How much of our attitudes to development and self-improvement are centred around the concept of feeling good or feeling better? Ask a room full of leaders about their biggest challenges and ‘difficult conversations’ will inevitably make the list. When you ask them what improvements they want to make in this area, they will list things like ‘feel more confident’, ‘feel better about doing them’, ‘stop feeling like I’m going to get found out’. The underlying assumption in these feeling-goals is that in order to perform better I have to first feel better. The implicit goal of self-improvement then becomes about changing our thoughts and feelings so that we are more able to do what needs to be done, free from the burden of these troublesome internal problems.
What if this were a false assumption? What if we could do what we need to do even when our minds are full of doubt, low confidence and the imposter syndrome? What if the very action of attempting to change our thoughts and feelings could actually make things worse? The so-called third-wave of cognitive behaviour therapies (such as Acceptance and Commitment Therapy) are seeking to challenge exactly these assumptions and are seeing some incredible results across a range of areas from clinical therapy, to elite sport and in the corporate sector.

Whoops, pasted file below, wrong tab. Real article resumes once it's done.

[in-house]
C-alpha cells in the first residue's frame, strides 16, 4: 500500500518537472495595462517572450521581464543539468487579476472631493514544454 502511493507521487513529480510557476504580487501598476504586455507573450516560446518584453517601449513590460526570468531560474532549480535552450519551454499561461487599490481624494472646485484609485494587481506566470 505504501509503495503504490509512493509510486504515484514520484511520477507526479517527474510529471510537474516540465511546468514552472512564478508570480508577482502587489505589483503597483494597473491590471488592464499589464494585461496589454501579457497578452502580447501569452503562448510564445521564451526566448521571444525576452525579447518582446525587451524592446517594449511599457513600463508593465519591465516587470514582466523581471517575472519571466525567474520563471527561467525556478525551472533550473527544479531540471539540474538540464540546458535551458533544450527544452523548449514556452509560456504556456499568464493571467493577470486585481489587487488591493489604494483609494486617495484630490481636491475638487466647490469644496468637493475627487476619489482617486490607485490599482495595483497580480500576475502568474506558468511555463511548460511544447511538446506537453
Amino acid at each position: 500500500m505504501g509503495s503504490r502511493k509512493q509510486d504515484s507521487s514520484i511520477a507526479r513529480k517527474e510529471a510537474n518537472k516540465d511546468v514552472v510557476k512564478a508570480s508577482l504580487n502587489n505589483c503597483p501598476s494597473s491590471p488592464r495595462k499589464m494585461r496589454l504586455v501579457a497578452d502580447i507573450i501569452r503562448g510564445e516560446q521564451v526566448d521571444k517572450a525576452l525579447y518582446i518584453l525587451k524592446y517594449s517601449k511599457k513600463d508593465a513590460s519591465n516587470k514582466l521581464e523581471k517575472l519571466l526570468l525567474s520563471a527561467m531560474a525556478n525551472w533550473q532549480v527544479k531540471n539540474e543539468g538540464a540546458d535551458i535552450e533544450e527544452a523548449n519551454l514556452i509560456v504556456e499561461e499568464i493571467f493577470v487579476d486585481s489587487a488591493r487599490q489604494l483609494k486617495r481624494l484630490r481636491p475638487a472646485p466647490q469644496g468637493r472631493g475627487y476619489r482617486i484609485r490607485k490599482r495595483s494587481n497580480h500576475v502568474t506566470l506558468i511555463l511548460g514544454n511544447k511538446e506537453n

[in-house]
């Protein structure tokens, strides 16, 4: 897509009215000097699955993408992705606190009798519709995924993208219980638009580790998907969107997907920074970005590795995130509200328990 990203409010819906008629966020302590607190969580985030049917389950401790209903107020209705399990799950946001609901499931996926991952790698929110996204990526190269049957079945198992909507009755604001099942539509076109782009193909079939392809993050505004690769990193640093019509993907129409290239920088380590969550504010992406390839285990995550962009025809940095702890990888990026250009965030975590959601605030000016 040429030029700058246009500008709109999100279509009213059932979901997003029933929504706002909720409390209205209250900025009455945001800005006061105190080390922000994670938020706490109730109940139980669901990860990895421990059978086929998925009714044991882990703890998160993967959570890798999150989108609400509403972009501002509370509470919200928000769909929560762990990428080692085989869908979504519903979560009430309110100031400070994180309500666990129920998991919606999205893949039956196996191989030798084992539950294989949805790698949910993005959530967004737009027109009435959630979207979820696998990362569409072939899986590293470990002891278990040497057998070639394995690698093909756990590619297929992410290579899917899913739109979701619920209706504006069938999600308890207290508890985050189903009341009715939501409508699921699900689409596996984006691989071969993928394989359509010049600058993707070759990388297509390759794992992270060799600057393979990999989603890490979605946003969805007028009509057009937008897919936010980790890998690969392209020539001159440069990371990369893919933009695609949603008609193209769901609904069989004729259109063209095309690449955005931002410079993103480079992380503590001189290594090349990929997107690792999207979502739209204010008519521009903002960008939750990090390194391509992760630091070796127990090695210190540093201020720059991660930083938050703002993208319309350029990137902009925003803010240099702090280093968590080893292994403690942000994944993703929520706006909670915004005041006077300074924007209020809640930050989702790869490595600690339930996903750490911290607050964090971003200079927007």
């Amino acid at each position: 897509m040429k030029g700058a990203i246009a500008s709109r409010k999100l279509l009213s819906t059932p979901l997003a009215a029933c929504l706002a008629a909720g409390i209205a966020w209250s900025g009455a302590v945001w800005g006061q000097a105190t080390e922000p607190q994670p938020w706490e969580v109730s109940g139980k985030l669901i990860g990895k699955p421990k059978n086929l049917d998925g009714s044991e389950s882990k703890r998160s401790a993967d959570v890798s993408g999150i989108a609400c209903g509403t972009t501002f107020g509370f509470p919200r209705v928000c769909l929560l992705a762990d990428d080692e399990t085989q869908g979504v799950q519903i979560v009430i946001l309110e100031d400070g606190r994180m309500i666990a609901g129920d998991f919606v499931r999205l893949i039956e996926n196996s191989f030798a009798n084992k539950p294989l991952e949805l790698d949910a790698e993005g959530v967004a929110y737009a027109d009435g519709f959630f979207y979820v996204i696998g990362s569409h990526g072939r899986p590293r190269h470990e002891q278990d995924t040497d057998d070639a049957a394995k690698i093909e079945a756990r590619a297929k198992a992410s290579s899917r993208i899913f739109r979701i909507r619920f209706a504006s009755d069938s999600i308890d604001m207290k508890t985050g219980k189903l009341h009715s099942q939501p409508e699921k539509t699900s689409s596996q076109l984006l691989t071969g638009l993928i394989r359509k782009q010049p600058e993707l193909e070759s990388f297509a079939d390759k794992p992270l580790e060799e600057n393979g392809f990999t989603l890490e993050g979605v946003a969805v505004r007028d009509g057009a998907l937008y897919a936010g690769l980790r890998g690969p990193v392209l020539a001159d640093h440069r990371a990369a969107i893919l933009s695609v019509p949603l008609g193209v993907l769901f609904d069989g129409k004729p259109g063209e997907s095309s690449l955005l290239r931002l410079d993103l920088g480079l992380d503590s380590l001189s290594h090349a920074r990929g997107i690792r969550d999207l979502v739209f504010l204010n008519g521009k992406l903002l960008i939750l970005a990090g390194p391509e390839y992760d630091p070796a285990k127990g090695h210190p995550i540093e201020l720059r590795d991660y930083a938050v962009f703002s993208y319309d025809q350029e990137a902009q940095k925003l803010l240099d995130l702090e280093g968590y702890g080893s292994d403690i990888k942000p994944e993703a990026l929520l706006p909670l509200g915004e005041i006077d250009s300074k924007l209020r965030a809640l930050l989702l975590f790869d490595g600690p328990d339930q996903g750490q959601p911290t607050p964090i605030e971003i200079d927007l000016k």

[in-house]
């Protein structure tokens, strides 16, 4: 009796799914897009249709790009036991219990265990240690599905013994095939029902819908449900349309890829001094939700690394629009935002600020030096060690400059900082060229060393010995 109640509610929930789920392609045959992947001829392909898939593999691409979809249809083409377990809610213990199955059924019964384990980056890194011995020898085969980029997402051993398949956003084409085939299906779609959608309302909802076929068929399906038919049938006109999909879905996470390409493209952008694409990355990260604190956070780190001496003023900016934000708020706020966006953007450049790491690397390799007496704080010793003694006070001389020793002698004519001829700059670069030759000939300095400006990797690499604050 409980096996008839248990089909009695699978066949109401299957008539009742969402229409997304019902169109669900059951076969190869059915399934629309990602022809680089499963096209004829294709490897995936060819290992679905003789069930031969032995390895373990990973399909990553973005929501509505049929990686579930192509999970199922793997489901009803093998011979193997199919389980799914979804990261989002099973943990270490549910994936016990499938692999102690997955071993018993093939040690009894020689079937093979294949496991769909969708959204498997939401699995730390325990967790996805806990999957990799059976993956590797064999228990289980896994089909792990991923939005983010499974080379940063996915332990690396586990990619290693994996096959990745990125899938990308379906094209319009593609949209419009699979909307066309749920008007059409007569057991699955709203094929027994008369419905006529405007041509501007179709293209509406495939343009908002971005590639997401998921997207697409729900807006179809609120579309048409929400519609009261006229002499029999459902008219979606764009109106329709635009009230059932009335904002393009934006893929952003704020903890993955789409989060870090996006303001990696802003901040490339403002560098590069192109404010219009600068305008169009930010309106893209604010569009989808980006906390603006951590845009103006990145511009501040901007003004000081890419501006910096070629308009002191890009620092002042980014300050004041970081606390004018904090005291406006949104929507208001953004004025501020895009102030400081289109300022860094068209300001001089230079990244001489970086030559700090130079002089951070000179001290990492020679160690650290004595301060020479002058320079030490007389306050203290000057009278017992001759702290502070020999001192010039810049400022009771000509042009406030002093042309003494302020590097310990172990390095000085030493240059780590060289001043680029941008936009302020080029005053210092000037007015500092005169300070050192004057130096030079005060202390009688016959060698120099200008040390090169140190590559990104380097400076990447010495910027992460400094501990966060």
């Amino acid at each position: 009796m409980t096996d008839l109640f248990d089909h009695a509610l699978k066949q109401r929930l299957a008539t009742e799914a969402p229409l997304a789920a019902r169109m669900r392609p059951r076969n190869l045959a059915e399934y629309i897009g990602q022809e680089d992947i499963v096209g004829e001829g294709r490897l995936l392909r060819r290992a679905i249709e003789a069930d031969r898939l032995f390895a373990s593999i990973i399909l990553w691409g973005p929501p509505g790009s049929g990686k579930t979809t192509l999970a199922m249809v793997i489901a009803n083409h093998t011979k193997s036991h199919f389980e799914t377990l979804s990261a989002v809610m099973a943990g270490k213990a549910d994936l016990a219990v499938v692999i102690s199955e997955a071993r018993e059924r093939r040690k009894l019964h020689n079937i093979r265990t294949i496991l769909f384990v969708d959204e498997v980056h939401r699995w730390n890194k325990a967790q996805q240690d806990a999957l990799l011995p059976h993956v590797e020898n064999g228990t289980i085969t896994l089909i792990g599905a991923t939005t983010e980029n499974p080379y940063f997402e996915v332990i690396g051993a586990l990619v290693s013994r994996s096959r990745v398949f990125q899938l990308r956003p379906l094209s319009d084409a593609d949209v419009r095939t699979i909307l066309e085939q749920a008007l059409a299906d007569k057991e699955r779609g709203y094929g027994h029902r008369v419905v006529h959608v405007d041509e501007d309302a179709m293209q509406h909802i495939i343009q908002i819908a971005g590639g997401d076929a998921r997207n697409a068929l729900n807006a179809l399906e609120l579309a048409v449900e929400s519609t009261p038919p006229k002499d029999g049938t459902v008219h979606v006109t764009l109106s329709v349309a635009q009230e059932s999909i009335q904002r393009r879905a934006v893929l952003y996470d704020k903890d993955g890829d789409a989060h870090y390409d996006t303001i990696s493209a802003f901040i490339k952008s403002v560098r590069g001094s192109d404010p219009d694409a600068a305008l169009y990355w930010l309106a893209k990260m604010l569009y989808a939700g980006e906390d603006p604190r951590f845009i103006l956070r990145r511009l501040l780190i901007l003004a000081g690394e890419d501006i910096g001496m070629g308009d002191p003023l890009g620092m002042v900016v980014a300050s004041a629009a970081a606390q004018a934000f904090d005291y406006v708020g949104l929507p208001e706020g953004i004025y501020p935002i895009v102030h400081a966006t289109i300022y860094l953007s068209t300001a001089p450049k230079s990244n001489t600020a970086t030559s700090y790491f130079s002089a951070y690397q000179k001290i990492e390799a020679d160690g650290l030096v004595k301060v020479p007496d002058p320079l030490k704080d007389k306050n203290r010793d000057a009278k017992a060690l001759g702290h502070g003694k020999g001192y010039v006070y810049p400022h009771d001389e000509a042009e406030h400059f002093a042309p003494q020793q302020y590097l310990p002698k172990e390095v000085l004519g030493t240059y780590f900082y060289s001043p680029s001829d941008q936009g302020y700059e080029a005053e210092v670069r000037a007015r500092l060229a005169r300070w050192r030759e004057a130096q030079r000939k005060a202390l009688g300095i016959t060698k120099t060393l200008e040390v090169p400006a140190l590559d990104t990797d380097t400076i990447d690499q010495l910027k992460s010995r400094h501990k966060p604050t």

The problem is that they’re waiting until they feel confident about their skills before they start to use them.
In my time heading the Leadership Development team at Urban Utilities (a large water company in Brisbane), we recognised that the major gap in their leadership effectiveness was not leadership skill, it was the avoidance of action. For the most part, leaders know what great leadership is. The problem is that they’re waiting until they feel confident about their skills before they start to use them. So instead of building more skills, the company purposely designed a leadership program that tackled this avoidance issue. You could say it is the Seinfeld of leadership courses, because there is virtually no leadership skill in it. Instead, we spent time helping leaders realise that everybody has the same doubts and insecurities whether you’re the CEO or a front-line leader. We built capacity for people to act in alignment with their values and the organisation’s values, even though those actions are often challenging in the short term. We encouraged people to create some flexible space between their thoughts, feelings and their behaviours so that they can notice the stories in their minds but not be compelled to act because of them.
All this allowed people to realise that feeling good is not the goal – doing what matters as leaders is the goal. Some days we’ll feel good and other days we won’t. That’s normal. That’s what makes us all human. And, of course, the result of focusing on actions rather than changing feelings is that people end up feeling better anyway.